'Sneakernet' is a colloquial term for moving data by walking back and forth with a removable digital medium such as a floppy disk or tape in your hand.
In 'IBM's 360 and Early 370 Systems', page 533, I came across this interesting quote:
It was over a year after he moved to Boulder before Winger could spare resources for more than preliminary studies. By then his observations of tape library operations at several installations had convinced him that a lot of machine time and labor could be saved if the process could be automated and placed under computer control. At the McDonnell Douglas Corporation in St. Louis, for example, he had watched "boys and girls in tennis shoes, running back and forth between the machine room and the tape library, carrying as many as eight to ten reels on one arm." Tapes could easily be misplaced in the library or on the machine floor, thus wasting expensive time and delaying the completion of critical jobs.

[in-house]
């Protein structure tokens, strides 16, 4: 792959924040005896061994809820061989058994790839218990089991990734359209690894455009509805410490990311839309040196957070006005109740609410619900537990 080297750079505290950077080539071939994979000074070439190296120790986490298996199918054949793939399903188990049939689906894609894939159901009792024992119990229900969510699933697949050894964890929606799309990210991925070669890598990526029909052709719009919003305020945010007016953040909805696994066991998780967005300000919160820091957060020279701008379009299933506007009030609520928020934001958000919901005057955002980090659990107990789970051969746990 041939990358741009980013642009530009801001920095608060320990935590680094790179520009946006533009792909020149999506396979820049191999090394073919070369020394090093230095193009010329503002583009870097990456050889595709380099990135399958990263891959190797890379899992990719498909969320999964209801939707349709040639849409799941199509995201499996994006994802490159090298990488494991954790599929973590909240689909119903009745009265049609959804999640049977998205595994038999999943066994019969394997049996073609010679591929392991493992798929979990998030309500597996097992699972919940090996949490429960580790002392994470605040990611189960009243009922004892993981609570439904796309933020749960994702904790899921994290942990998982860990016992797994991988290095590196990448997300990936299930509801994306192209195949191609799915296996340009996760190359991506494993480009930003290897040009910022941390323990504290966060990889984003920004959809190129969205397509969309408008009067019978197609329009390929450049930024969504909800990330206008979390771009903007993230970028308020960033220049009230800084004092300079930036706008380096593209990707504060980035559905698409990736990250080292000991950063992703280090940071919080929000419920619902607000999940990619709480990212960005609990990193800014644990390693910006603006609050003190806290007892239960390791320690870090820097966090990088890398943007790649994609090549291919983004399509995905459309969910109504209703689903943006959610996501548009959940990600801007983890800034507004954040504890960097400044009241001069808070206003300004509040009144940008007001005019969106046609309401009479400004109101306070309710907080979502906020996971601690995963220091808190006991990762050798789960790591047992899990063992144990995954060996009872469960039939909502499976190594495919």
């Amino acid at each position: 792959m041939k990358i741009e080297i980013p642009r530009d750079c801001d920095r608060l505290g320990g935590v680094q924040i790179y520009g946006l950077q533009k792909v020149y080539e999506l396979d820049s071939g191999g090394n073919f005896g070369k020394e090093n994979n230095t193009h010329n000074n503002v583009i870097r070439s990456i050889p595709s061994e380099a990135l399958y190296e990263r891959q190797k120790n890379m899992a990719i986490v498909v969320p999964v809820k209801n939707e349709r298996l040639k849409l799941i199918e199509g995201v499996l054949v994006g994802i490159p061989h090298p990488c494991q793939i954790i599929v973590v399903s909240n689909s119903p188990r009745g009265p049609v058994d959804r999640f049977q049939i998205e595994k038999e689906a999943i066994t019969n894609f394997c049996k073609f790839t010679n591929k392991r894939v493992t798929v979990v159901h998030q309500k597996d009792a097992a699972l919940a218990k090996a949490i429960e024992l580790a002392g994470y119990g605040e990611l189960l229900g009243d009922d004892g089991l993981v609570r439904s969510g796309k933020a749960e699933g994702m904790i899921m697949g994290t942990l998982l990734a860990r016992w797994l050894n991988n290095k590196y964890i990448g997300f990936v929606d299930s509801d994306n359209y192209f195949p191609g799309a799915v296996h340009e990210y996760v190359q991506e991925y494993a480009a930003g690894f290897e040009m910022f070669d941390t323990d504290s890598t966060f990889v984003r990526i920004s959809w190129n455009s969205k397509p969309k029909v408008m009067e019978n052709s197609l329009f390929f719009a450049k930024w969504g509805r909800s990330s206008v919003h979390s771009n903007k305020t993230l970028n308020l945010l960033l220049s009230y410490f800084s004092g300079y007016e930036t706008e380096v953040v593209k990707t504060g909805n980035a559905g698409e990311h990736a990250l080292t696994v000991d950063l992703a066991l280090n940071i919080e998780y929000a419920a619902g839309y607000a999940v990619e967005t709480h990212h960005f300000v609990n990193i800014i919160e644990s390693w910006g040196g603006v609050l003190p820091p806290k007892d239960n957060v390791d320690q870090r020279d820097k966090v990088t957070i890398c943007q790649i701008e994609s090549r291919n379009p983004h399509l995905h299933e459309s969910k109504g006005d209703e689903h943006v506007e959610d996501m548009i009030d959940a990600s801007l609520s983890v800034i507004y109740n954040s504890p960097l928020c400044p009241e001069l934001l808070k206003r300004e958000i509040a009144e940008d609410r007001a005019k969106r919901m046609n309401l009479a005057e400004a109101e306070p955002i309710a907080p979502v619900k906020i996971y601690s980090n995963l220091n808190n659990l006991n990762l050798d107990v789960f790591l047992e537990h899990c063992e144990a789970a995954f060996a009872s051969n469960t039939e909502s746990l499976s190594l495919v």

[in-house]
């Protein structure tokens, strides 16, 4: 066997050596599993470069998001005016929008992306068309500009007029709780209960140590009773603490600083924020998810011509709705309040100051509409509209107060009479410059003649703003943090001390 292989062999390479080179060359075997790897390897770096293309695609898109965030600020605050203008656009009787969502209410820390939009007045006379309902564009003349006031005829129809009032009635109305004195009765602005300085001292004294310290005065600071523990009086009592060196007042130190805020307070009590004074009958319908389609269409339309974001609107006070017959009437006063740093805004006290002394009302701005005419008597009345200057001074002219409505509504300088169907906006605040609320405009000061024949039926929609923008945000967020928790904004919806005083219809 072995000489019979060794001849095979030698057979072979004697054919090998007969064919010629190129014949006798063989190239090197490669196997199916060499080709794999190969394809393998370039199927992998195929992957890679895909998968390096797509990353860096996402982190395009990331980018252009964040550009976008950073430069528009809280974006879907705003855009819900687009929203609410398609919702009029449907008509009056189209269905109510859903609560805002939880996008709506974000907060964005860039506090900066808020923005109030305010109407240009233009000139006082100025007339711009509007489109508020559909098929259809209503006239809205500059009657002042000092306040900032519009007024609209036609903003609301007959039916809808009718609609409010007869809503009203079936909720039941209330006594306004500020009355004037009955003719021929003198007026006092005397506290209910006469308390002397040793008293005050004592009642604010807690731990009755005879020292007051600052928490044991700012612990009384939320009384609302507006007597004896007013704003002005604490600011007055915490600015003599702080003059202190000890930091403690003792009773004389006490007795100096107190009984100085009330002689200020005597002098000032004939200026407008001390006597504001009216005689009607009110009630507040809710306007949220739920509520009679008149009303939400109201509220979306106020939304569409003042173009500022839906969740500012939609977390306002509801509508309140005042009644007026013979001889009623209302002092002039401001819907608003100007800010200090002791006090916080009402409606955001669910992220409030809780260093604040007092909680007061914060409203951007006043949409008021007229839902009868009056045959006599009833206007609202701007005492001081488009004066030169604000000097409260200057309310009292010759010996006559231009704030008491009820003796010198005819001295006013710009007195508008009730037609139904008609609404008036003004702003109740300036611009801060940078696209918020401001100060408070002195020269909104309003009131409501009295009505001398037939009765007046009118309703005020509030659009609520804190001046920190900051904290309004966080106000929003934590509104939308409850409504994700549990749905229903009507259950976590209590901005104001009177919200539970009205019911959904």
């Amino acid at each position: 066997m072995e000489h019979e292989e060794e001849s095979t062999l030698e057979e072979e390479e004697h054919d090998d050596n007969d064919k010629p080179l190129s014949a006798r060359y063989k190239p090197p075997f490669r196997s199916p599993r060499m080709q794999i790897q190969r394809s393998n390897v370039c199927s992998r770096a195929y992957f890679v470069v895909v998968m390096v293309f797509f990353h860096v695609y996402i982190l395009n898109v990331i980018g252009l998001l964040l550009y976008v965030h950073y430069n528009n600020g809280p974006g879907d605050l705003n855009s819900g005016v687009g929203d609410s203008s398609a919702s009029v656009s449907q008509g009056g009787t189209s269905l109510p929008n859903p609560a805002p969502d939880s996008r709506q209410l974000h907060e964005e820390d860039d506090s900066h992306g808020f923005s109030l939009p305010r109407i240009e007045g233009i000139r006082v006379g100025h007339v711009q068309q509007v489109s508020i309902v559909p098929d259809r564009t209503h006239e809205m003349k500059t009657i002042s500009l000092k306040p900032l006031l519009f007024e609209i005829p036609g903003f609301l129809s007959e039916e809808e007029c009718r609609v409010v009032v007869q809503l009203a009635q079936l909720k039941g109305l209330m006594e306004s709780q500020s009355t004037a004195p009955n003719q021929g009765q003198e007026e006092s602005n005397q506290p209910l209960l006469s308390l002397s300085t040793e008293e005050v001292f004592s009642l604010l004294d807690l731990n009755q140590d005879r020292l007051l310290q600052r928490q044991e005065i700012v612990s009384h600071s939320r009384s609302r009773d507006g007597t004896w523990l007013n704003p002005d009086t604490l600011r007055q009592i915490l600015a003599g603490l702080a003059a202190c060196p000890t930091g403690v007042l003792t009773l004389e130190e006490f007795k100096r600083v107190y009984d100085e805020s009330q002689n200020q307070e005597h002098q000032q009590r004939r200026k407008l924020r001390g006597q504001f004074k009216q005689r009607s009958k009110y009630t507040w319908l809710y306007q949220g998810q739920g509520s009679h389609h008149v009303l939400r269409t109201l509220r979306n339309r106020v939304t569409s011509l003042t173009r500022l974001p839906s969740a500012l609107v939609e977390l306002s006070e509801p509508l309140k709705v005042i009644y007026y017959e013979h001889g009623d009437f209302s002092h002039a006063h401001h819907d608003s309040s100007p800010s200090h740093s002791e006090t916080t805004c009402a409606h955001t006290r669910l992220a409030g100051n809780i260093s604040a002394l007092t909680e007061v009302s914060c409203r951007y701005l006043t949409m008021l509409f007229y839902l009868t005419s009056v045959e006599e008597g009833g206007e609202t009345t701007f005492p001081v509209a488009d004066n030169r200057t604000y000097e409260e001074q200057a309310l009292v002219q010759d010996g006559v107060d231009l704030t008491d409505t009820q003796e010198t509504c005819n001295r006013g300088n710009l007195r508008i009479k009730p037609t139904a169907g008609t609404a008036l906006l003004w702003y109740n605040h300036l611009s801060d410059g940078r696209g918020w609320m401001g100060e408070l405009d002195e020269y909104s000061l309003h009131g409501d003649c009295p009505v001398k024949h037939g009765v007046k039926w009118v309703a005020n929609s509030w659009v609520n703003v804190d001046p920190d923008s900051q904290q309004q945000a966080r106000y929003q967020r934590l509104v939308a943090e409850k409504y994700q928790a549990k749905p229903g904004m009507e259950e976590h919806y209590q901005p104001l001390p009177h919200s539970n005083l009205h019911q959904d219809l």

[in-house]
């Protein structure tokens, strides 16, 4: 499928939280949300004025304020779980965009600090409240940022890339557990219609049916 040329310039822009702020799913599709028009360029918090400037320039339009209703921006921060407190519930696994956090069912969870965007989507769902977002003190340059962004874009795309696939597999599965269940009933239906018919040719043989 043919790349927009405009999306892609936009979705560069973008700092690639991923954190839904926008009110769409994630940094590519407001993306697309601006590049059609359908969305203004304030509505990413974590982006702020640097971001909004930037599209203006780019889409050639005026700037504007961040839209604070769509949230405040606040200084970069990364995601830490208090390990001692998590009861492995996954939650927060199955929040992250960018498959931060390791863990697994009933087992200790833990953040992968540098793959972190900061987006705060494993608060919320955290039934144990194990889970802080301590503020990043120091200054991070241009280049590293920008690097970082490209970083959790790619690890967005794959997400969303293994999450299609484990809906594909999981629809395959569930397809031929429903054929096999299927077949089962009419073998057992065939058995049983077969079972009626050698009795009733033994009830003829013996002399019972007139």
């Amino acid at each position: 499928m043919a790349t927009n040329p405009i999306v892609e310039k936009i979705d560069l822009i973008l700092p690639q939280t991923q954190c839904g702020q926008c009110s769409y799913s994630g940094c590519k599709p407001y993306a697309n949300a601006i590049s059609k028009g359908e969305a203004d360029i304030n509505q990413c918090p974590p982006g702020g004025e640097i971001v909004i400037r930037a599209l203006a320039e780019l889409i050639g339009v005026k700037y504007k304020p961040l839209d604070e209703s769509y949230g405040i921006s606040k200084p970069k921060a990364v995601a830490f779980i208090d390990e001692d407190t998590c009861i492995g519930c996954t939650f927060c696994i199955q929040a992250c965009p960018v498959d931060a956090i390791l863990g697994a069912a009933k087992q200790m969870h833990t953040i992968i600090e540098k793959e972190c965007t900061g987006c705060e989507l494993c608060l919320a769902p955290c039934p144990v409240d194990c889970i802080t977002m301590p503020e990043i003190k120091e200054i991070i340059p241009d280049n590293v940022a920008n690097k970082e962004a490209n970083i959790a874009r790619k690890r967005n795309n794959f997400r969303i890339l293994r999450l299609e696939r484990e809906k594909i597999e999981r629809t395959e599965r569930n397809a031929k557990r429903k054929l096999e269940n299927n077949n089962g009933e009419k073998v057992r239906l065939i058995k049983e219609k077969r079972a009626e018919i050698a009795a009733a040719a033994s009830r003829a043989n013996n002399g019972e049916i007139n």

My experience with sneakernetting was in the eighties and nineties with floppy disks, where it was just something everyone did from time to time. It hadn't occurred to me that in the big old mainframe systems, it might be a full-time job, yet that seems to be what the above description is suggesting.
Am I understanding the description correctly? In the old mainframe systems, were people actually employed full-time, specifically to carry tapes and disk packs back and forth?